Most phones take three pho­tos and blend them to­gether. Not the Pixel 2. It takes 10 im­ages, chops them up and lay­ers pieces on top of each other to cre­ate pho­tos with great dy­namic range: lots of de­tail in both shad­ows and high­lights.

What this means is that just about every photo you take on the Pixel 2 – or XL – looks stun­ning with lots of sharp de­tail, great colours and hardly any noise. Amaz­ingly, this phone offers close to the dy­namic range of a DSLR.

Google didn’t shout about its cus­tom de­signed Vis­ual Core pro­ces­sor at the phone’s launch, and only turned it on ear­lier this year (in Fe­bru­ary 2018). It means you now get HDR+ when you take pho­tos in other apps such as Face­book, Snapchat, In­sta­gram and What­sApp, not just in the de­fault cam­era app.

Strangely enough, the stock cam­era app doesn’t ac­tu­ally use the pro­ces­sor as Google says it isn’t needed. And the re­sults back this up: there’s no de­lay when you take back to back pho­tos on the phone, un­like the orig­i­nal Pixel.

The prob­lem with the Pixel is that it doesn’t have a tele­photo lens. Again, Google at­tempts to get around this with soft­ware. Its RAISR sys­tem de­tects pat­terns and uses this to in­tel­li­gently cre­ate new pix­els to make the im­age larger (and there­fore sim­u­late a zoom lens).

It works well in some pho­tos – of peo­ple, mainly – but it gets con­fused with some tex­tures such as leaves on trees or bushes in the back­ground. And, as you’d ex­pect, re­sults aren’t as good as you’ll get from the P20 Pro with its 3x zoom cam­era.

Pho­tos taken in low light are very good, but again, the P20 Pro out­classes it with its hand­held night mode and abil­ity to get great re­sults when there’s al­most no light at all. Video is just as im­pres­sive as still im­ages (see Op­ti­cal sta­bi­liza­tion is used with

soft­ware to de­liver re­ally smooth footage, and it looks great. You’re lim­ited to 30 frames per sec­ond at 4K, but this won’t be prob­lem for many peo­ple. The main let-down here is au­dio: it’s mono and sim­ply not as good qual­ity as you get from the Galaxy S9+ or iPhone X.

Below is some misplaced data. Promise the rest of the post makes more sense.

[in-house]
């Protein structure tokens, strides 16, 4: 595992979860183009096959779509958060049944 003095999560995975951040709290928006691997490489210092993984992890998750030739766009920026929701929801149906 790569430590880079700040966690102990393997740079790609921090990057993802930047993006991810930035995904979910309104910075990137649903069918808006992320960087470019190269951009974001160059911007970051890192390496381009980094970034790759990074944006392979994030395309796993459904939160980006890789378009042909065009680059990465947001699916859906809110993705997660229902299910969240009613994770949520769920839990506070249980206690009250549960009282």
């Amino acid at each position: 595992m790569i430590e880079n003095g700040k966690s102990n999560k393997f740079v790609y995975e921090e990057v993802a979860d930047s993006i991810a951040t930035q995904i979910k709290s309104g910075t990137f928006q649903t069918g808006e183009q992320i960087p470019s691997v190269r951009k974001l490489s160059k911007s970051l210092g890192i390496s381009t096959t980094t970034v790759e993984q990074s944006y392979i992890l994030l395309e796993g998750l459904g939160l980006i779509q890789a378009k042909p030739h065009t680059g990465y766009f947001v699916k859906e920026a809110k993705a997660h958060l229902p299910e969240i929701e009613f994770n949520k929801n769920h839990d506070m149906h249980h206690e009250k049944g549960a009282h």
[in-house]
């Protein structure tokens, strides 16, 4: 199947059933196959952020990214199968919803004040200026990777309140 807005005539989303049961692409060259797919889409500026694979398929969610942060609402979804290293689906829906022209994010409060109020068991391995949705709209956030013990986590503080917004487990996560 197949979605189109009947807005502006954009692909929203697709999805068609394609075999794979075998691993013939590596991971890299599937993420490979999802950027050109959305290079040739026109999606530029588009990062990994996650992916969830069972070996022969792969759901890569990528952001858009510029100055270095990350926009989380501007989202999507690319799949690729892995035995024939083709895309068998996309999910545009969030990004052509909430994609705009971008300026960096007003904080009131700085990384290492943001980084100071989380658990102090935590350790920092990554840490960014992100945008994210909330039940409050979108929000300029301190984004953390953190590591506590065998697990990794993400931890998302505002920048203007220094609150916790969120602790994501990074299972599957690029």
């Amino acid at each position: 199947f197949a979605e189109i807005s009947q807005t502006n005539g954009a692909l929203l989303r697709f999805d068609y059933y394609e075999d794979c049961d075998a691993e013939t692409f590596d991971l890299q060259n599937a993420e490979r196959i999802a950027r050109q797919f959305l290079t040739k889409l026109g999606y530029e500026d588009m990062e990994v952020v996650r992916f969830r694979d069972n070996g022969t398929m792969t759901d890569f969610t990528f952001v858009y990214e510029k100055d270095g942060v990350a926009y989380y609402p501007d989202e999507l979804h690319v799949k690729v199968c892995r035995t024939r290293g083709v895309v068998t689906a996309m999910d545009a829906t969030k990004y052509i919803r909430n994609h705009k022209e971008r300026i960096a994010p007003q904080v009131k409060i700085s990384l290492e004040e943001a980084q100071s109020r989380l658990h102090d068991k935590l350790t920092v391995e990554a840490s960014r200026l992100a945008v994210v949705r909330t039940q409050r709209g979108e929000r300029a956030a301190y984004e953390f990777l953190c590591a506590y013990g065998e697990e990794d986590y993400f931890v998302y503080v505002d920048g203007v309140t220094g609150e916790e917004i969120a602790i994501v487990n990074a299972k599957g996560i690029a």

Slo-mo is a bit be­hind the times, with op­tions of 120fps at 1080p or 240fps in 720p.

The Pixel 2 XL takes great por­traits, and can blur the back­ground de­spite hav­ing just one rear cam­era. And self­ies are also im­pres­sive.

An­other fea­ture added af­ter the Pixel 2’s launch was AR stick­ers. You might con­sider them a gim­mick, but be­ing able to add 3D char­ac­ters or text into a photo or video is a unique abil­ity that re­ally works well.

Bet­ter still, Google gives Pixel 2 own­ers un­lim­ited cloud stor­age for as many orig­i­nal-qual­ity pho­tos and videos as they like until Jan­uary 2021.

The ex­pe­ri­ence of tak­ing pho­tos and videos on the Pixel 2 is good. We’ve al­ready men­tioned how fast it is, but the cam­era app’s lay­out is clean and un­clut­tered.

A few key con­trols are placed along the top, though it’s a shame that Por­trait mode is hid­den in the main menu. There’s no ‘pro’ mode with op­tions such as shut­ter speed and white bal­ance, but on the whole you don’t need them as the Pixel 2’s au­to­matic modes do a fan­tas­tic job.

We’re still fans of the Pixel 2’s cam­eras and if you’re not too both­ered about hav­ing a tele­photo lens, su­per slo-mo or tak­ing pho­tos in near-dark­ness, then you’ll be very happy with them, too.

In dim light, the U12+ strug­gles more than its ri­vals

The 2X zoom cam­era lets you get closer to your sub­ject with more de­tail

Por­trait mode

Selfie mode

Google Pixel 2 XL

Just about every photo you take looks stun­ning with lots of sharp de­tail, great colours and hardly any noise

Pho­tos taken in low light are very good